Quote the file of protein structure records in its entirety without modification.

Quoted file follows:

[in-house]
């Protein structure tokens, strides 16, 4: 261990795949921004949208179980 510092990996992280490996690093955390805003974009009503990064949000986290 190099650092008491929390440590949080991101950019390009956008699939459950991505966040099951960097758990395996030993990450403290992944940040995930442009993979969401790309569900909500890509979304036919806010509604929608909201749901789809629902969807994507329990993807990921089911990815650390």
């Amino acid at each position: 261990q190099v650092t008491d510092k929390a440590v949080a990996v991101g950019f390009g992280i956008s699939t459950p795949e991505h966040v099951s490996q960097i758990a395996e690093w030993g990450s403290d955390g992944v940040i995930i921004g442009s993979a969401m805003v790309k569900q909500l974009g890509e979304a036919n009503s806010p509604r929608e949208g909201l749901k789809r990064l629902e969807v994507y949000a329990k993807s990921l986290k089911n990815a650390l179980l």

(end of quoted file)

[in-house]
């Protein structure tokens, strides 16, 4: 261990795949921004949208179980 510092990996992280490996690093955390805003974009009503990064949000986290 190099650092008491929390440590949080991101950019390009956008699939459950991505966040099951960097758990395996030993990450403290992944940040995930442009993979969401790309569900909500890509979304036919806010509604929608909201749901789809629902969807994507329990993807990921089911990815650390």
């Amino acid at each position: 261990q190099v650092t008491d510092k929390a440590v949080a990996v991101g950019f390009g992280i956008s699939t459950p795949e991505h966040v099951s490996q960097i758990a395996e690093w030993g990450s403290d955390g992944v940040i995930i921004g442009s993979a969401m805003v790309k569900q909500l974009g890509e979304a036919n009503s806010p509604r929608e949208g909201l749901k789809r990064l629902e969807v994507y949000a329990k993807s990921l986290k089911n990815a650390l179980l």